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David W. Moore: Gallup’s Anti-Health Care Bias

Today's post is from David W. Moore, author of The Opinion Makers: An Insider Exposes the Truth Behind the Polls (out in hardcover now, paperback with a new afterword available this fall). Moore is a senior fellow of the Carsey Institute at the University of New Hampshire. A former senior editor of the Gallup Poll, where he worked for thirteen years, Moore also served as professor of political science at UNH and is the founder and former director of the UNH Survey Center.

Book cover for The Opinion Makers by David W. MooreThe Gallup Poll is without doubt one of the most influential media polls in the country, and as such one would hope that its analysis of public opinion would be objective. Usually that is the case. But on the current subject of healthcare reform, especially its most recent article that presents "key findings from Gallup surveys" on the issue, the post reads like a conservative manifesto for delaying legislation until it succumbs to a slow death.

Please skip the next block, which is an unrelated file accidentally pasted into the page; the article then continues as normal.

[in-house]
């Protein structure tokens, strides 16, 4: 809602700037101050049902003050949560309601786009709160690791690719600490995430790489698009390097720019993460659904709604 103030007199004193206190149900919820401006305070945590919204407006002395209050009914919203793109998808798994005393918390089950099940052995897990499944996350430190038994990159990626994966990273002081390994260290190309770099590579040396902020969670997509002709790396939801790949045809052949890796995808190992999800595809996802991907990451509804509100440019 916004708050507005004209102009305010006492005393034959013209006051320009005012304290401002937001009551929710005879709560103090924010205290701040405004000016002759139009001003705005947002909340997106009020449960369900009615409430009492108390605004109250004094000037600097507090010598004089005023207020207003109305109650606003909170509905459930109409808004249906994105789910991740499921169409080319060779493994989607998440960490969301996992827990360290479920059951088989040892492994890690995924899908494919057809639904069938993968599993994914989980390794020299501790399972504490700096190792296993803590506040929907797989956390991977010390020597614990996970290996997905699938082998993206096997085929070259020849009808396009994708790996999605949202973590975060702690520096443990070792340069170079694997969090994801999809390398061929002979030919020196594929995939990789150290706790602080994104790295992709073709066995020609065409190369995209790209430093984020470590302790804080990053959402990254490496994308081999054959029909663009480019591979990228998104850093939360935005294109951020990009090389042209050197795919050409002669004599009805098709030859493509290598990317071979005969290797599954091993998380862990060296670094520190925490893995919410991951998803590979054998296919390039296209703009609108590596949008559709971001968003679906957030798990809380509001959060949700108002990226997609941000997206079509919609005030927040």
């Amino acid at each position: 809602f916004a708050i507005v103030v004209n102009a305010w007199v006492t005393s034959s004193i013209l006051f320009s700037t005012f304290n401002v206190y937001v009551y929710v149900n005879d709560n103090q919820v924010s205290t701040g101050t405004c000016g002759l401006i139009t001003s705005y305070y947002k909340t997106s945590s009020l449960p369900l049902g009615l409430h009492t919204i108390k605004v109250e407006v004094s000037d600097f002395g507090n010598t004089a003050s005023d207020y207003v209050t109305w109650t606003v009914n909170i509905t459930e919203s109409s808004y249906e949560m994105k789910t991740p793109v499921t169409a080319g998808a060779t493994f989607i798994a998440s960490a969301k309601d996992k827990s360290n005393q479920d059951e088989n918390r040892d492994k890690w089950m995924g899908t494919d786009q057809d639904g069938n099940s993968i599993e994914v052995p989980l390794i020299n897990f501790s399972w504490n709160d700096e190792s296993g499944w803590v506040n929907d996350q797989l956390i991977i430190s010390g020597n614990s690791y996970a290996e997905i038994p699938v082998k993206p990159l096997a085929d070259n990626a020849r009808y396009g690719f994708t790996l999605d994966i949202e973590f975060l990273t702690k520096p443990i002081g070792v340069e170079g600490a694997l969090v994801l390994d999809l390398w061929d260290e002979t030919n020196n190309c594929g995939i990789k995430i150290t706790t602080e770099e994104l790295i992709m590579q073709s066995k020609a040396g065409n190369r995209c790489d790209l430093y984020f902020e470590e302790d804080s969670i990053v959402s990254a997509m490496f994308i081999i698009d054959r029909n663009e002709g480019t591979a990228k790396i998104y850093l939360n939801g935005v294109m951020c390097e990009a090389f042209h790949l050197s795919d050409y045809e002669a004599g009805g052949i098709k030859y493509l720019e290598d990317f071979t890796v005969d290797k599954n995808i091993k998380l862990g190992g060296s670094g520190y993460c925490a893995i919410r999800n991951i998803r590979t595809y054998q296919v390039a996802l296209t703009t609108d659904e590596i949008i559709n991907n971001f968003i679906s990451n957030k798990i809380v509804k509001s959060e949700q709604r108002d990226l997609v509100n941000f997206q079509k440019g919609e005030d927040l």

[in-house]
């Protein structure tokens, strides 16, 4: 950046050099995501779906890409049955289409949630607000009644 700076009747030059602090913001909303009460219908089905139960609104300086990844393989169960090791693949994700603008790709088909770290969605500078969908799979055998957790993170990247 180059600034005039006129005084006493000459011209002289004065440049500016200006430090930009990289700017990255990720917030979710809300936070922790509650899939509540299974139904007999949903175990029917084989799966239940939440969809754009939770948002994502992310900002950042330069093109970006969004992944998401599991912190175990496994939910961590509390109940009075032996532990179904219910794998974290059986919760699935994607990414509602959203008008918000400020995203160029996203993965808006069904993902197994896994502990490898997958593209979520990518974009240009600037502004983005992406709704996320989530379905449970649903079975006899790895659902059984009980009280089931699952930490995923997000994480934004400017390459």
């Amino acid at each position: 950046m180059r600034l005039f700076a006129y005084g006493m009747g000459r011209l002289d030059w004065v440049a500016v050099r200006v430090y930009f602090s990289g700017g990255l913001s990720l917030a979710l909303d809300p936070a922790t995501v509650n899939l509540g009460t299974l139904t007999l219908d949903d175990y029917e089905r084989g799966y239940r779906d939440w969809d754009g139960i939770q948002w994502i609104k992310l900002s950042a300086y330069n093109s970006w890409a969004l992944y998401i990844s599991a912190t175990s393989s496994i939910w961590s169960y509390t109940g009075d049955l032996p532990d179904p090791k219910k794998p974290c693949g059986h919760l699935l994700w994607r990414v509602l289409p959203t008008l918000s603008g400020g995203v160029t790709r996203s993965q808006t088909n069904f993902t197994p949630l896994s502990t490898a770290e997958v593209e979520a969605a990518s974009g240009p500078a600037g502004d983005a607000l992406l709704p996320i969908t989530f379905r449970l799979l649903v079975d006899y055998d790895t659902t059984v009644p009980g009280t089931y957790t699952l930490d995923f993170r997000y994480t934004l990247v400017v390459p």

Having worked at Gallup for 13 years until 2006, I know that everyone who writes the stories makes a valiant effort to be objective. Sometimes, however, because of a blind spot or perhaps personal preferences, an article is not as balanced as it should be. That certainly is the case with Gallup's recent post, "Americans on Healthcare Reform: Top 10 Takeaways."

The piece presents a series of public opinion findings, all of which reinforce the overall theme that "Americans may have hit the slowdown button" on healthcare reform. But there are many other public opinion findings that contradict that general conclusion. Listed below are some of the most salient assertions by Gallup, followed by examples from other polls which lead to much different interpretations of what the public is thinking. (The Gallup poll analysis is found on its website, while the other results can be found at, unless otherwise noted.)

Gallup: The "bottom line" is that "while Americans apparently favor some type of healthcare reform in the long term, they are in no hurry to see healthcare reform legislation passed in the short-term on a rushed schedule…many are willing to wait until next year to see it happen."